One sultry summer evening in 1994, I had the pleasure of talking with Dr John, ‘The Night Tripper’ (aka Mack Rebenneck), about his early life in New Orleans and his initiation into the cult of voodoo. many years later as my fascination with voodoo was then purely academic (at the time I was writing a book on comparative religions, ‘Revelations-The Wisdom of the Ages’.) I had played with voodoo themes on an early song of mine ‘Jumbee’ and was to do so again with ‘Voodoo Doll’, but I didn’t get serious with Baron Samedi until very recently.
I don’t know what possessed me (as we say in England) but something certainly did over the course of a few days when I succumbed to the temptation to experiment with singing along to drum patterns rather than writing ‘conventional’ songs by working The secrets he shared with me that day I didn’t put into practice until through a sequence of chords on an instrument.
To my surprise as soon as I opened my mouth something entirely unexpected came out. They were raw, primitive chants sung ‘in tongues’ (ie wordless sounds) which soon formed ‘verses’ and chorus’ like the call and response hymns that Baptist congregations produce when the spirit moves them, or as I imagine our forebears created when moved by the nature, animal and ancestor spirits they worshiped.
I didn’t stop until I had exhausted all rhythmic variations and had 22 complete chants. I then added simple counter melodies and answering phrases on flute, organ and marimba.
It was only later that a friend and practicing shaman, told me that this was a common ritualistic practice
that shaman call Power Songs.
But what to do with them? I took my rough demo/sketches to a film composer acquaintance who recreated them note-for-note in preparation for what I imagined would be a voodoo themed soundtrack to the 1932 Bela Lugosi film ‘White Zombie’ which had very little music but wonderful imagery. The film soundtrack didn’t get made but the project haunted me and when I eventually met Italian rock journalist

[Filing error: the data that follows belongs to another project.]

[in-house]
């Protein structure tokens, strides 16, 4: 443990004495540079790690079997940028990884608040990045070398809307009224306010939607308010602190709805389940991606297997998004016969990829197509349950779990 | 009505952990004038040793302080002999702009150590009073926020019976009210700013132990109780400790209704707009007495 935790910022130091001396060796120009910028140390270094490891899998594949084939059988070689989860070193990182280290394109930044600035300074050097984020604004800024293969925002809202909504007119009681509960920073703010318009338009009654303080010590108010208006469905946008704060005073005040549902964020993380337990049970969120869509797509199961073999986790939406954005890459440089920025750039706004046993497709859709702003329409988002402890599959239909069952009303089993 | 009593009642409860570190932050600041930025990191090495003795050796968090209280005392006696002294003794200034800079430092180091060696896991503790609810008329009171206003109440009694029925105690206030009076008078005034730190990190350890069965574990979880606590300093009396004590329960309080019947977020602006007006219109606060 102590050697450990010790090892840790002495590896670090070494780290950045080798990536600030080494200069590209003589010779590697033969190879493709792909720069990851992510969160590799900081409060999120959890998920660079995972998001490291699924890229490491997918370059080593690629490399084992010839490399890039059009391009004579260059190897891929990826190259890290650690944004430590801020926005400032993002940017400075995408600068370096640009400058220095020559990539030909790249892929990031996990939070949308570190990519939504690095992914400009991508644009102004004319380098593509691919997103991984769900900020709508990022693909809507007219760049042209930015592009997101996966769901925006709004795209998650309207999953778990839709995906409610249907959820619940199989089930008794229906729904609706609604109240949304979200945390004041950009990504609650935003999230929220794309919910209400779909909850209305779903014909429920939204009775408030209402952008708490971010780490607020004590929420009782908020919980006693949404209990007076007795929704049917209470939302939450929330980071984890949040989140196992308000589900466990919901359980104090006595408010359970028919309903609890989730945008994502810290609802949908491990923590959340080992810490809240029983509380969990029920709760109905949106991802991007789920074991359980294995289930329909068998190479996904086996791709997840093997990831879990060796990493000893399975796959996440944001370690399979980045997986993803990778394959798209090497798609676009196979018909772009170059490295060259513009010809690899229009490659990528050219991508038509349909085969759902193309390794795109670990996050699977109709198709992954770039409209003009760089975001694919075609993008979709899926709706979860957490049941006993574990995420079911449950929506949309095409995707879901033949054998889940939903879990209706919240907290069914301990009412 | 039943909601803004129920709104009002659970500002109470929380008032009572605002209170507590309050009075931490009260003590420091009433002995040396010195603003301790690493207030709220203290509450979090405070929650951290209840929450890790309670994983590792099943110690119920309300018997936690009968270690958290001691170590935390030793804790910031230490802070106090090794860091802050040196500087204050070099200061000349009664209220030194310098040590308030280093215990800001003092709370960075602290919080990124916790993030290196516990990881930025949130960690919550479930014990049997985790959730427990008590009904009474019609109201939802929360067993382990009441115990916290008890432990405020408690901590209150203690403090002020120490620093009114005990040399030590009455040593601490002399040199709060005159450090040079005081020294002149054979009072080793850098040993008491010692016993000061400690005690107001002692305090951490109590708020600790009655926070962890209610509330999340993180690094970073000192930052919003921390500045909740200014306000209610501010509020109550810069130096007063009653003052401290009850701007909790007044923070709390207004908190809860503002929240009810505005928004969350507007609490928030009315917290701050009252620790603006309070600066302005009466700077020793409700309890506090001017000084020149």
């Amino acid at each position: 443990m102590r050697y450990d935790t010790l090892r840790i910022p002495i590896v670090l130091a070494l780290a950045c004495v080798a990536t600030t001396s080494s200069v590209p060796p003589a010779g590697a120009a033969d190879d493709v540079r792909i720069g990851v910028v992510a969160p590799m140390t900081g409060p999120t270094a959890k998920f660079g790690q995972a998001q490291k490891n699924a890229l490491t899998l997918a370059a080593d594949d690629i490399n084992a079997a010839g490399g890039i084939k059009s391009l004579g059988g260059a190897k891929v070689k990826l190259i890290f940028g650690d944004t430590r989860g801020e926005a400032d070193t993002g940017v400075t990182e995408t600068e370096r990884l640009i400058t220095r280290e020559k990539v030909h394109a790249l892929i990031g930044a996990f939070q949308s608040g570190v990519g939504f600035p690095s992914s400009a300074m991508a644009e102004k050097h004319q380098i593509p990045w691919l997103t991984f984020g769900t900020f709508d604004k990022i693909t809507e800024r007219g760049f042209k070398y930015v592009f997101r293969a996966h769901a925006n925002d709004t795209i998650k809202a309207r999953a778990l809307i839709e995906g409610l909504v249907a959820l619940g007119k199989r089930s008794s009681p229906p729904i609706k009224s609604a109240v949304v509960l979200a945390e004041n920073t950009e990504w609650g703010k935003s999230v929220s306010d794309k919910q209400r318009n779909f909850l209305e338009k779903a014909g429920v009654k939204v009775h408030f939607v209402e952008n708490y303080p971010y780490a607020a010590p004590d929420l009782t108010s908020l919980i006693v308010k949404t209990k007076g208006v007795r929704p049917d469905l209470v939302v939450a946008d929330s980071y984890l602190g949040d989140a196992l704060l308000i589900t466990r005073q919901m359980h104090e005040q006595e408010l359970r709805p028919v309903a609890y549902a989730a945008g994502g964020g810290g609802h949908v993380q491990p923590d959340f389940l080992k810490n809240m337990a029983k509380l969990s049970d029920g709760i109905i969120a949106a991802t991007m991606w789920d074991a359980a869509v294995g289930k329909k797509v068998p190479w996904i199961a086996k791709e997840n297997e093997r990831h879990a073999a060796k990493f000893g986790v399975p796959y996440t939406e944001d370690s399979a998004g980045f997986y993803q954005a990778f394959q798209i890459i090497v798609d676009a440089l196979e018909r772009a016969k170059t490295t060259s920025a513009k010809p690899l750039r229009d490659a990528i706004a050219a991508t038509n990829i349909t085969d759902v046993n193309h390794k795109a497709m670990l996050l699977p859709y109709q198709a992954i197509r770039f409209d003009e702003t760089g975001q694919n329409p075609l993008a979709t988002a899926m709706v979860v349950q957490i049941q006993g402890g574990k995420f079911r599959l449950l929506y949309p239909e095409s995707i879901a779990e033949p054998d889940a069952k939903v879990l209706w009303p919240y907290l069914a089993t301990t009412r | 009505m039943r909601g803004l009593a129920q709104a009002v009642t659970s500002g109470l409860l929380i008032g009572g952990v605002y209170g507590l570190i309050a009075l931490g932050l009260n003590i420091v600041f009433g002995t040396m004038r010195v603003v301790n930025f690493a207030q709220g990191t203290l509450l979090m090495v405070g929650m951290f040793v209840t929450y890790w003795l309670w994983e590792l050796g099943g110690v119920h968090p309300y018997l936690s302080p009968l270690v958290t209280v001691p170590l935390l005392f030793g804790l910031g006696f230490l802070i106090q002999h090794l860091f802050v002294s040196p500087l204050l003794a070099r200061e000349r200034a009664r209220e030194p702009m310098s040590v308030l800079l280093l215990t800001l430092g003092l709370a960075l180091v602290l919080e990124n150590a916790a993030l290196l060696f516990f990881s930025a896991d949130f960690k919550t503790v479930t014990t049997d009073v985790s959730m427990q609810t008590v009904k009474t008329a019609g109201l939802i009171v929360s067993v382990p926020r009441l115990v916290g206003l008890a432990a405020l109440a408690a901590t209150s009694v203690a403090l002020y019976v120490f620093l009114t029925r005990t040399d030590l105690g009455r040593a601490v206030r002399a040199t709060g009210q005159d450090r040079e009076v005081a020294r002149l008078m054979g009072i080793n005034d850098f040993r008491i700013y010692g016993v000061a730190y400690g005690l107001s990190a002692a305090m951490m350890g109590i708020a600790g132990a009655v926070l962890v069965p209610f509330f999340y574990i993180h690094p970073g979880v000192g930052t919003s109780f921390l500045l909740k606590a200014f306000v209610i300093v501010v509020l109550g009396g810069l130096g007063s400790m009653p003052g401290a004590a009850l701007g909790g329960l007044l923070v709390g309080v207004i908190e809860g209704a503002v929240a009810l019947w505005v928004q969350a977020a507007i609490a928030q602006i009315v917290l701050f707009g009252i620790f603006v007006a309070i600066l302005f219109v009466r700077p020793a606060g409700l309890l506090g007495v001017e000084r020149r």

Max Marchini and was invited to join his illustrious company of artists and compatriots, I naturally took the opportunity to see if we could complete this long cherished album.
I then wrote French lyrics to fit the chants and was fortunate to have a French friend, Cathy Viale, to help me translate them into creole as well as a superb female vocalist and dear friend,
Paola Tagliaferro, to sing them with the gravitas that the role of the High Priestess required.
Fortunately, Max also succeeded in persuading me to write some new songs on the same subject and resurrect a couple of unreleased songs that I had only demoed at that point. My ‘primitive’
voodoo chants became the core of a more ambitious and fully realized album thanks to a large ‘family’ of musicians like Paolo Tofani, Annie Barbazza, The Warm Morning Brothers, Lorenzo, Beppe, Sergio, Yuston, Max and Alberto themselves, who gave their time and talents so generously.
And of course to Dr John, who I suspect was with me in spirit when Dumbahla spoke